Give it to the spenders, not the banks and businesses, Mr Osborne
Why is the government persisting in policies that strangle demand in the economy instead of boosting it? Faced with a bad financial crisis, a paralytic economy and no growth, the coalition government’s immediate instincts are utterly predictable: print money and give it to the banks, and lend a bunch of tax or borrowed money to more banks and small businessmen. Then scold the banks for not lending the money to the businessmen and scold the businessmen for not borrowing it to start up or expand projects that will employ some of the hundreds of thousands of public servants thrown out of work by the ‘deficit reduction’ programme of cuts in government spending.
Sure enough, that’s all the Chancellor of the Exchequer, George Osborne, can think of to get the economy moving. Meanwhile the numbers of the unemployed, thanks to the remorseless cuts, keeps growing, costing the government more and more in unemployment benefit, housing benefit for those who lose their homes as well as their jobs, and costs to the NHS, and reducing the government’s tax take, thus increasing the budget deficit and the need for more, not less, government borrowing. Trouble at the Eurozone mill further aggravates the problem, although it manifestly didn’t cause it.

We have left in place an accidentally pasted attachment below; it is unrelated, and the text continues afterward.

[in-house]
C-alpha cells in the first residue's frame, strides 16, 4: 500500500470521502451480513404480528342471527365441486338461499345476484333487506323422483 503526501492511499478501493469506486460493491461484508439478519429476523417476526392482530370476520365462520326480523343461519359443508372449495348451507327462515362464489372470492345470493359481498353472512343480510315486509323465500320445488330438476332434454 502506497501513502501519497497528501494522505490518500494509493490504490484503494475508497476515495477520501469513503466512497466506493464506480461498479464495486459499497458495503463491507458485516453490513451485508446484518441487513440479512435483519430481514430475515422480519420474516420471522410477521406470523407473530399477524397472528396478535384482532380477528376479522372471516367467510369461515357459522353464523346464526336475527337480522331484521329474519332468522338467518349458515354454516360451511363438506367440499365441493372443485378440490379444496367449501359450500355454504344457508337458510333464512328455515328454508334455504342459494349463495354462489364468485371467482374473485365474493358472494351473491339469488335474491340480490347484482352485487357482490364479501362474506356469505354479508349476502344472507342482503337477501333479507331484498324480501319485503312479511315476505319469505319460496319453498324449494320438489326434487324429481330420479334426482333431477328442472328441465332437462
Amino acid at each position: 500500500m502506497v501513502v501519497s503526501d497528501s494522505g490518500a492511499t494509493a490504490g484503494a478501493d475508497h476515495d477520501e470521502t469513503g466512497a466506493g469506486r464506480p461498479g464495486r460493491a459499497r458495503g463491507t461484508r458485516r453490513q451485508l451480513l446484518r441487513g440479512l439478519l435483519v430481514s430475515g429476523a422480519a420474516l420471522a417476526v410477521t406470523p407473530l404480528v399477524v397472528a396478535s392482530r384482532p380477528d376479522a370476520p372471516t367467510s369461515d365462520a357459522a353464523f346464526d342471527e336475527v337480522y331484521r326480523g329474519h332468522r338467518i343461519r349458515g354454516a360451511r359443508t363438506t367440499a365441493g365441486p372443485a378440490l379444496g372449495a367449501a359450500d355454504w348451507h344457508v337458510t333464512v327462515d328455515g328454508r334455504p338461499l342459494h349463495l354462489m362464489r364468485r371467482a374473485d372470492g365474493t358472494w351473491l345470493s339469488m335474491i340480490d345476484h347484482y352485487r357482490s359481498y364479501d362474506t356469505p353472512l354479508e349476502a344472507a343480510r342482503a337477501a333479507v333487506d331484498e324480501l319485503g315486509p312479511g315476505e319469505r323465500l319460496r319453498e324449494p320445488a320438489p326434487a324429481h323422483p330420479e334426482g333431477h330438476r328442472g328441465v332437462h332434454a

The truth, unpalatable as it may be to the Tories and embarrassing to their LibDem partners (some of whom may be presumed to know better: eh, Vince?), is that the root of the problem is lack of aggregate demand in the economy. Too many people haven’t got enough money, and they are mostly getting worse off all the time. Not enough households or firms are spending or planning to spend enough money on goods and services to justify businesses in investing to produce more of either, or, therefore, to risk borrowing money for that investment. Demand is so flat that business perfectly logically lays off its staff instead of recruiting new employees, thus further depressing demand as more of those made redundant join the dole queues. The main reason for the banks’ failure to lend more for business expansion and start-ups is that business is unwilling, quite rationally, to risk taking out expensive or even cheap loans when there’s so little prospect of selling more goods and earning enough additional money to service and eventually repay the debt. Pumping more and more money into the banks is not just irrelevant: it’s stupid, when the same money could be put to so much better use.
The government should be lavishing additional money on those who can be relied on to spend all of it, and at once. These are not bankers and businessmen, who will save most of it, much of it in off-shore tax havens or on investments in the economically expanding countries of Asia and Latin America. Those who would spend every extra penny here are the unemployed and the chronically sick, living on minimal and yet still shrinking benefits; pensioners whose pensions have been hit by the recession and cuts; those scraping by on the minimum wage; and others on low incomes hit by 5% inflation and the savage increase in VAT: adding up to constant reductions in their living standards in real terms and the constant fear of redundancy which deters them from spending what money they have on anything but absolute essentials. All these groups can be trusted to go out and spend every extra penny they get, thus raising levels of demand and restoring the confidence of business in the likely profitability of borrowing to invest and to employ more workers – giving a push to the now stalled virtuous circle.